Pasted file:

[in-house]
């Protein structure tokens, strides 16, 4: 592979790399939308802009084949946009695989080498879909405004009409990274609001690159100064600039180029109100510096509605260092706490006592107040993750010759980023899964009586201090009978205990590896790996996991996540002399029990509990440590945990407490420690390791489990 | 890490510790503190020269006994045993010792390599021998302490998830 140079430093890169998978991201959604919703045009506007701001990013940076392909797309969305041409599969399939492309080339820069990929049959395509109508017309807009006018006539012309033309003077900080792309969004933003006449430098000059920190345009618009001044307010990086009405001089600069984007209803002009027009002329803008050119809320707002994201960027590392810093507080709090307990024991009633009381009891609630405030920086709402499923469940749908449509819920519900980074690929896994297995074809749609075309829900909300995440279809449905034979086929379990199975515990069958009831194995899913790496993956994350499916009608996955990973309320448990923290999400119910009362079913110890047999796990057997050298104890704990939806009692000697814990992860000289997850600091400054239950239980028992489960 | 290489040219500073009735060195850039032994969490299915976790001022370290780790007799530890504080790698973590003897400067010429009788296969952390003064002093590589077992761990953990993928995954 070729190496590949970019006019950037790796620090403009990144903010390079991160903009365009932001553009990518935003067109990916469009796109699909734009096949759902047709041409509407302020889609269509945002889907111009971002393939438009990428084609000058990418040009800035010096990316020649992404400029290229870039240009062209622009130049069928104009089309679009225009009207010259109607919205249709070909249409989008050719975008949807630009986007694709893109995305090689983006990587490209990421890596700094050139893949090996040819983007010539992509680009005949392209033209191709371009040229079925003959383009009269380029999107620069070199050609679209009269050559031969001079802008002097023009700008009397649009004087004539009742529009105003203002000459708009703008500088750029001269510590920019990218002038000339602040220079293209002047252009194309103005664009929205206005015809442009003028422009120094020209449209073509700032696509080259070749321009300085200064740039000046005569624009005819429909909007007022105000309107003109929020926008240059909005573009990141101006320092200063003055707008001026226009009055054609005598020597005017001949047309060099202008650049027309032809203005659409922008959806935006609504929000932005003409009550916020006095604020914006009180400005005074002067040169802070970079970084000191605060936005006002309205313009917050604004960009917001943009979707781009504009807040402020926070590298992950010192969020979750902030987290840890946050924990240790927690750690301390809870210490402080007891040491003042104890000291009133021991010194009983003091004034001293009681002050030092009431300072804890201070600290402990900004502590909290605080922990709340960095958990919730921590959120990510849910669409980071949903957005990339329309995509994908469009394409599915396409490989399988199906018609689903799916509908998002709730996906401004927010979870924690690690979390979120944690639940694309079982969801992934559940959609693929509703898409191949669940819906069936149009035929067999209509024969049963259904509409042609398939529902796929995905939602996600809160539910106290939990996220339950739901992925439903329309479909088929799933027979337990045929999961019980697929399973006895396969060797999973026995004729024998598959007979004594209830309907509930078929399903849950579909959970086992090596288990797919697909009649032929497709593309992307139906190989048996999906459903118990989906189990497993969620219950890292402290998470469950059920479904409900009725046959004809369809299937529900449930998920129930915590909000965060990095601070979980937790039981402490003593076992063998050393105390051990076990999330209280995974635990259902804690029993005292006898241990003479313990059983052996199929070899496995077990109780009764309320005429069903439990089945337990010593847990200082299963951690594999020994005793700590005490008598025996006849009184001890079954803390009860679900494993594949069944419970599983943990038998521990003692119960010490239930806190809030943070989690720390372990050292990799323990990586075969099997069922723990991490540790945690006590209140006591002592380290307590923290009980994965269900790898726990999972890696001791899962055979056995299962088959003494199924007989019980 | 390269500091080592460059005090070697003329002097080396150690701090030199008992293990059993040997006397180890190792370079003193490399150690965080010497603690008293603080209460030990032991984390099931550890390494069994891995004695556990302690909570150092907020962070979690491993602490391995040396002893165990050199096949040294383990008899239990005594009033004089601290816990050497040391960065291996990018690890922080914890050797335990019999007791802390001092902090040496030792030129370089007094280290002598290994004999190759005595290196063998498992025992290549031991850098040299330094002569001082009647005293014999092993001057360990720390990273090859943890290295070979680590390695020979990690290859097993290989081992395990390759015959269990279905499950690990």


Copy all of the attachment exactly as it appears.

[in-house]
């Protein structure tokens, strides 16, 4: 592979790399939308802009084949946009695989080498879909405004009409990274609001690159100064600039180029109100510096509605260092706490006592107040993750010759980023899964009586201090009978205990590896790996996991996540002399029990509990440590945990407490420690390791489990 | 890490510790503190020269006994045993010792390599021998302490998830 140079430093890169998978991201959604919703045009506007701001990013940076392909797309969305041409599969399939492309080339820069990929049959395509109508017309807009006018006539012309033309003077900080792309969004933003006449430098000059920190345009618009001044307010990086009405001089600069984007209803002009027009002329803008050119809320707002994201960027590392810093507080709090307990024991009633009381009891609630405030920086709402499923469940749908449509819920519900980074690929896994297995074809749609075309829900909300995440279809449905034979086929379990199975515990069958009831194995899913790496993956994350499916009608996955990973309320448990923290999400119910009362079913110890047999796990057997050298104890704990939806009692000697814990992860000289997850600091400054239950239980028992489960 | 290489040219500073009735060195850039032994969490299915976790001022370290780790007799530890504080790698973590003897400067010429009788296969952390003064002093590589077992761990953990993928995954 070729190496590949970019006019950037790796620090403009990144903010390079991160903009365009932001553009990518935003067109990916469009796109699909734009096949759902047709041409509407302020889609269509945002889907111009971002393939438009990428084609000058990418040009800035010096990316020649992404400029290229870039240009062209622009130049069928104009089309679009225009009207010259109607919205249709070909249409989008050719975008949807630009986007694709893109995305090689983006990587490209990421890596700094050139893949090996040819983007010539992509680009005949392209033209191709371009040229079925003959383009009269380029999107620069070199050609679209009269050559031969001079802008002097023009700008009397649009004087004539009742529009105003203002000459708009703008500088750029001269510590920019990218002038000339602040220079293209002047252009194309103005664009929205206005015809442009003028422009120094020209449209073509700032696509080259070749321009300085200064740039000046005569624009005819429909909007007022105000309107003109929020926008240059909005573009990141101006320092200063003055707008001026226009009055054609005598020597005017001949047309060099202008650049027309032809203005659409922008959806935006609504929000932005003409009550916020006095604020914006009180400005005074002067040169802070970079970084000191605060936005006002309205313009917050604004960009917001943009979707781009504009807040402020926070590298992950010192969020979750902030987290840890946050924990240790927690750690301390809870210490402080007891040491003042104890000291009133021991010194009983003091004034001293009681002050030092009431300072804890201070600290402990900004502590909290605080922990709340960095958990919730921590959120990510849910669409980071949903957005990339329309995509994908469009394409599915396409490989399988199906018609689903799916509908998002709730996906401004927010979870924690690690979390979120944690639940694309079982969801992934559940959609693929509703898409191949669940819906069936149009035929067999209509024969049963259904509409042609398939529902796929995905939602996600809160539910106290939990996220339950739901992925439903329309479909088929799933027979337990045929999961019980697929399973006895396969060797999973026995004729024998598959007979004594209830309907509930078929399903849950579909959970086992090596288990797919697909009649032929497709593309992307139906190989048996999906459903118990989906189990497993969620219950890292402290998470469950059920479904409900009725046959004809369809299937529900449930998920129930915590909000965060990095601070979980937790039981402490003593076992063998050393105390051990076990999330209280995974635990259902804690029993005292006898241990003479313990059983052996199929070899496995077990109780009764309320005429069903439990089945337990010593847990200082299963951690594999020994005793700590005490008598025996006849009184001890079954803390009860679900494993594949069944419970599983943990038998521990003692119960010490239930806190809030943070989690720390372990050292990799323990990586075969099997069922723990991490540790945690006590209140006591002592380290307590923290009980994965269900790898726990999972890696001791899962055979056995299962088959003494199924007989019980 | 390269500091080592460059005090070697003329002097080396150690701090030199008992293990059993040997006397180890190792370079003193490399150690965080010497603690008293603080209460030990032991984390099931550890390494069994891995004695556990302690909570150092907020962070979690491993602490391995040396002893165990050199096949040294383990008899239990005594009033004089601290816990050497040391960065291996990018690890922080914890050797335990019999007791802390001092902090040496030792030129370089007094280290002598290994004999190759005595290196063998498992025992290549031991850098040299330094002569001082009647005293014999092993001057360990720390990273090859943890290295070979680590390695020979990690290859097993290989081992395990390759015959269990279905499950690990």